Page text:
The Body Mass Index is based on a woman’s height and weight and can indicate if a woman is overweight. A BMI of 25 or above is considered overweight for women. A healthy diet and regular exercise are encouraged for all women, regardless of BMI.
Bone Mineral Density
Women who have entered menopause need to have a bone mineral density test to screen for evidence of osteoporosis. This is especially important for women with a family history of osteoporosis.
Regardless of their weight, women should have their cholesterol levels checked every five years beginning at age 20 and more frequently as they get older to make sure they are not at risk for heart disease, the number one killer of women over the age of 25.
Women should have a colonoscopy to screen for colon cancer and other problems every five to 10 years beginning at age 50. Women with risk factors or a family history of colon cancer may need more frequent tests.
Regardless of their age, women need to have regular dental exams, as untreated dental disease can lead to serious health problems such as infection, damage to bone or nerve and tooth loss. Women should brush twice a day and floss at least once a day.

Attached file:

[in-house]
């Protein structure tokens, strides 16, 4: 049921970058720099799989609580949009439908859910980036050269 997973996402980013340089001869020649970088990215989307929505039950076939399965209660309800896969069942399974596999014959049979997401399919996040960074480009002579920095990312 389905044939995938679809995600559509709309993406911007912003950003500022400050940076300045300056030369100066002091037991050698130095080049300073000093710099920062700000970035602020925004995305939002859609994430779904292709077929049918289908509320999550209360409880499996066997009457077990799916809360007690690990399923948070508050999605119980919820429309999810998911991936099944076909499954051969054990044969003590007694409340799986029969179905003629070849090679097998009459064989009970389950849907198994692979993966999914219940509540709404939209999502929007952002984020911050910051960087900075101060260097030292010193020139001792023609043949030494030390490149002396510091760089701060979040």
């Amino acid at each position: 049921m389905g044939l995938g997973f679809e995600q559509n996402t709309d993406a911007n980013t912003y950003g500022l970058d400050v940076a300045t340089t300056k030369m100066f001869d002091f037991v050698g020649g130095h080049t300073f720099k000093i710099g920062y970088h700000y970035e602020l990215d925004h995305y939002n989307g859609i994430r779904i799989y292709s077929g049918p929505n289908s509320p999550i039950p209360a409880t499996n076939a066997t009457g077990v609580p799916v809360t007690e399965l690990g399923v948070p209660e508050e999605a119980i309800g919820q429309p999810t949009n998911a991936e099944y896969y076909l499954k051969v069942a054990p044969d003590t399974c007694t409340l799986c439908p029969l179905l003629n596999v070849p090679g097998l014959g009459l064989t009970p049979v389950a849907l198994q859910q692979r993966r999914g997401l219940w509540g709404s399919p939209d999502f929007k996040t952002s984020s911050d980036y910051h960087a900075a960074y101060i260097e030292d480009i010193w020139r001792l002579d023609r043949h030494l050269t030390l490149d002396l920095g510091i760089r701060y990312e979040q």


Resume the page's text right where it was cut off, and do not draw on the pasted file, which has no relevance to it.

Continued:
By age 40, women should have their eyes checked every one to two years to screen for cataracts, glaucoma and early signs of diabetes, even if they have normal vision.
To check for early signs of cancer, all women need to have a liquid-based Pap test every one to three years. Women with risk factors for cervical cancer may need to have more frequent tests.
Women with a personal or family history of skin cancer and those with multiple atypical moles should be screened for skin cancer by a dermatologist. All women can lower their risk of getting skin cancer by avoiding sunburn, limiting sun exposure, avoiding tanning beds, wearing sunscreen and sunglasses and having any suspicious moles checked out by a doctor.